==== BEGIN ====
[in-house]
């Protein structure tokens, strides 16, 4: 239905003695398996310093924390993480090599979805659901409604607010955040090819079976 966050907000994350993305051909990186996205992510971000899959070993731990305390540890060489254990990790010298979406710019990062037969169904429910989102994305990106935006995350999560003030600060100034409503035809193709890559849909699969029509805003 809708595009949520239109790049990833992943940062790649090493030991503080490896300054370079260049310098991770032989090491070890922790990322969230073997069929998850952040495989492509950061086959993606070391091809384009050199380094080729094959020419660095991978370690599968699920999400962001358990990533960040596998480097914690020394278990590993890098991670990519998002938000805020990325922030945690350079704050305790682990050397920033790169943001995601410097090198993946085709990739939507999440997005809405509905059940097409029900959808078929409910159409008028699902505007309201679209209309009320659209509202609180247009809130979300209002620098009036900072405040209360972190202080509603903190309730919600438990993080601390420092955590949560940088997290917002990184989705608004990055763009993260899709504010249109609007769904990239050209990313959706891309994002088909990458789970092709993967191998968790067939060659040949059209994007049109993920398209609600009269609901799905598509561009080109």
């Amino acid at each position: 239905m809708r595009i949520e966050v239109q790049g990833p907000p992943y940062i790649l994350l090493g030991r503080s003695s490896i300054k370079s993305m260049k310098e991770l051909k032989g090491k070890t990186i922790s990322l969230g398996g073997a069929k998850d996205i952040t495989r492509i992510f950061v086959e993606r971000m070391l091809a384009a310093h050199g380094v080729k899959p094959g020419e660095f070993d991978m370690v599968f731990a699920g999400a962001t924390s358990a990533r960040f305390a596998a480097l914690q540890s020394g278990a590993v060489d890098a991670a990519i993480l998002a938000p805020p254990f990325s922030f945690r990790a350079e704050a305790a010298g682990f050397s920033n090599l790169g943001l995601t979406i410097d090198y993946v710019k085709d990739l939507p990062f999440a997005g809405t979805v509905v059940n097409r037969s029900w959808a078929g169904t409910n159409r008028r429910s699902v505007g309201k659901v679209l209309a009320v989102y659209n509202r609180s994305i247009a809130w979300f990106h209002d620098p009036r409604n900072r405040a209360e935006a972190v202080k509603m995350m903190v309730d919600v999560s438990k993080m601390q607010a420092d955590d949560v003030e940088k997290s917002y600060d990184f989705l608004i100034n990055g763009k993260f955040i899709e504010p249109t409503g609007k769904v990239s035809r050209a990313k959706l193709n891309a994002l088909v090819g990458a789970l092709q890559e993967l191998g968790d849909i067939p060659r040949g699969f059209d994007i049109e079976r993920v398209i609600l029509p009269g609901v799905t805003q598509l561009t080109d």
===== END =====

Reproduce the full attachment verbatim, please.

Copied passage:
[in-house]
């Protein structure tokens, strides 16, 4: 239905003695398996310093924390993480090599979805659901409604607010955040090819079976 966050907000994350993305051909990186996205992510971000899959070993731990305390540890060489254990990790010298979406710019990062037969169904429910989102994305990106935006995350999560003030600060100034409503035809193709890559849909699969029509805003 809708595009949520239109790049990833992943940062790649090493030991503080490896300054370079260049310098991770032989090491070890922790990322969230073997069929998850952040495989492509950061086959993606070391091809384009050199380094080729094959020419660095991978370690599968699920999400962001358990990533960040596998480097914690020394278990590993890098991670990519998002938000805020990325922030945690350079704050305790682990050397920033790169943001995601410097090198993946085709990739939507999440997005809405509905059940097409029900959808078929409910159409008028699902505007309201679209209309009320659209509202609180247009809130979300209002620098009036900072405040209360972190202080509603903190309730919600438990993080601390420092955590949560940088997290917002990184989705608004990055763009993260899709504010249109609007769904990239050209990313959706891309994002088909990458789970092709993967191998968790067939060659040949059209994007049109993920398209609600009269609901799905598509561009080109």
């Amino acid at each position: 239905m809708r595009i949520e966050v239109q790049g990833p907000p992943y940062i790649l994350l090493g030991r503080s003695s490896i300054k370079s993305m260049k310098e991770l051909k032989g090491k070890t990186i922790s990322l969230g398996g073997a069929k998850d996205i952040t495989r492509i992510f950061v086959e993606r971000m070391l091809a384009a310093h050199g380094v080729k899959p094959g020419e660095f070993d991978m370690v599968f731990a699920g999400a962001t924390s358990a990533r960040f305390a596998a480097l914690q540890s020394g278990a590993v060489d890098a991670a990519i993480l998002a938000p805020p254990f990325s922030f945690r990790a350079e704050a305790a010298g682990f050397s920033n090599l790169g943001l995601t979406i410097d090198y993946v710019k085709d990739l939507p990062f999440a997005g809405t979805v509905v059940n097409r037969s029900w959808a078929g169904t409910n159409r008028r429910s699902v505007g309201k659901v679209l209309a009320v989102y659209n509202r609180s994305i247009a809130w979300f990106h209002d620098p009036r409604n900072r405040a209360e935006a972190v202080k509603m995350m903190v309730d919600v999560s438990k993080m601390q607010a420092d955590d949560v003030e940088k997290s917002y600060d990184f989705l608004i100034n990055g763009k993260f955040i899709e504010p249109t409503g609007k769904v990239s035809r050209a990313k959706l193709n891309a994002l088909v090819g990458a789970l092709q890559e993967l191998g968790d849909i067939p060659r040949g699969f059209d994007i049109e079976r993920v398209i609600l029509p009269g609901v799905t805003q598509l561009t080109d």